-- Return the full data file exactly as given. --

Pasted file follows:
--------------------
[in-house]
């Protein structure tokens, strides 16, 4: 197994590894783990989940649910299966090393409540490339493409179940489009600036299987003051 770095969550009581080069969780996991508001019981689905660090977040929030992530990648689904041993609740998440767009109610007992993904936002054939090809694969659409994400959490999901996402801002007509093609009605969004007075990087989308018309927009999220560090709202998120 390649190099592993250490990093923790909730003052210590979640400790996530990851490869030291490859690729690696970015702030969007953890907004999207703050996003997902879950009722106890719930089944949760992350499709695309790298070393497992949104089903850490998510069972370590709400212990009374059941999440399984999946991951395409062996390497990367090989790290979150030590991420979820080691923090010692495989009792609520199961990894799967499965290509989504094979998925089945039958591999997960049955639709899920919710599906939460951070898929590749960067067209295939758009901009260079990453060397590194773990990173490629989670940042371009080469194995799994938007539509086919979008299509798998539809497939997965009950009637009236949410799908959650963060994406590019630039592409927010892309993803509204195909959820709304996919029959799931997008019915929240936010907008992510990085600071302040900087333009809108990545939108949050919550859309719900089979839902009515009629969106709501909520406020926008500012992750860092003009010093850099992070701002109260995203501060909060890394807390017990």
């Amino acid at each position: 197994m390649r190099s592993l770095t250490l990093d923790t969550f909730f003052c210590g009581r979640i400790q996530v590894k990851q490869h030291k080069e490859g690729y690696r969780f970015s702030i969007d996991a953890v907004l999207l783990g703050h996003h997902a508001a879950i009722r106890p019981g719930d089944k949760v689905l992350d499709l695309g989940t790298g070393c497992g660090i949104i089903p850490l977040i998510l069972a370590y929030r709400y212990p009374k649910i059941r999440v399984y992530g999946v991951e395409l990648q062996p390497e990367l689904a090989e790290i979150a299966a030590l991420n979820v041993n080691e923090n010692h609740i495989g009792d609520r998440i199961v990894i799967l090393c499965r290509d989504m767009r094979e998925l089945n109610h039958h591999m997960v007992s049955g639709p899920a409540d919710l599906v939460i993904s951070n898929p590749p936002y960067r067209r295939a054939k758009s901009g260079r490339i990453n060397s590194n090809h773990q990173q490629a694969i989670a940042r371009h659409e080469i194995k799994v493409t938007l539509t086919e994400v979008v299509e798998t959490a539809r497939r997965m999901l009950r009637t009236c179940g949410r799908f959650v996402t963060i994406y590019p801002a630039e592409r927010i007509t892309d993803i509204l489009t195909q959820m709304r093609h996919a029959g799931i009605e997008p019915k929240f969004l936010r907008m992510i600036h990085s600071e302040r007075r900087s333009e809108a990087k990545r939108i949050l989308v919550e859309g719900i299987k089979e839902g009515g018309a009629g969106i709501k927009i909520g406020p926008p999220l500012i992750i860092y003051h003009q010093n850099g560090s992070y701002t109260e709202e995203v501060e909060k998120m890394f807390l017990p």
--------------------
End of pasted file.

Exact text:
[in-house]
């Protein structure tokens, strides 16, 4: 197994590894783990989940649910299966090393409540490339493409179940489009600036299987003051 770095969550009581080069969780996991508001019981689905660090977040929030992530990648689904041993609740998440767009109610007992993904936002054939090809694969659409994400959490999901996402801002007509093609009605969004007075990087989308018309927009999220560090709202998120 390649190099592993250490990093923790909730003052210590979640400790996530990851490869030291490859690729690696970015702030969007953890907004999207703050996003997902879950009722106890719930089944949760992350499709695309790298070393497992949104089903850490998510069972370590709400212990009374059941999440399984999946991951395409062996390497990367090989790290979150030590991420979820080691923090010692495989009792609520199961990894799967499965290509989504094979998925089945039958591999997960049955639709899920919710599906939460951070898929590749960067067209295939758009901009260079990453060397590194773990990173490629989670940042371009080469194995799994938007539509086919979008299509798998539809497939997965009950009637009236949410799908959650963060994406590019630039592409927010892309993803509204195909959820709304996919029959799931997008019915929240936010907008992510990085600071302040900087333009809108990545939108949050919550859309719900089979839902009515009629969106709501909520406020926008500012992750860092003009010093850099992070701002109260995203501060909060890394807390017990």
């Amino acid at each position: 197994m390649r190099s592993l770095t250490l990093d923790t969550f909730f003052c210590g009581r979640i400790q996530v590894k990851q490869h030291k080069e490859g690729y690696r969780f970015s702030i969007d996991a953890v907004l999207l783990g703050h996003h997902a508001a879950i009722r106890p019981g719930d089944k949760v689905l992350d499709l695309g989940t790298g070393c497992g660090i949104i089903p850490l977040i998510l069972a370590y929030r709400y212990p009374k649910i059941r999440v399984y992530g999946v991951e395409l990648q062996p390497e990367l689904a090989e790290i979150a299966a030590l991420n979820v041993n080691e923090n010692h609740i495989g009792d609520r998440i199961v990894i799967l090393c499965r290509d989504m767009r094979e998925l089945n109610h039958h591999m997960v007992s049955g639709p899920a409540d919710l599906v939460i993904s951070n898929p590749p936002y960067r067209r295939a054939k758009s901009g260079r490339i990453n060397s590194n090809h773990q990173q490629a694969i989670a940042r371009h659409e080469i194995k799994v493409t938007l539509t086919e994400v979008v299509e798998t959490a539809r497939r997965m999901l009950r009637t009236c179940g949410r799908f959650v996402t963060i994406y590019p801002a630039e592409r927010i007509t892309d993803i509204l489009t195909q959820m709304r093609h996919a029959g799931i009605e997008p019915k929240f969004l936010r907008m992510i600036h990085s600071e302040r007075r900087s333009e809108a990087k990545r939108i949050l989308v919550e859309g719900i299987k089979e839902g009515g018309a009629g969106i709501k927009i909520g406020p926008p999220l500012i992750i860092y003051h003009q010093n850099g560090s992070y701002t109260e709202e995203v501060e909060k998120m890394f807390l017990p």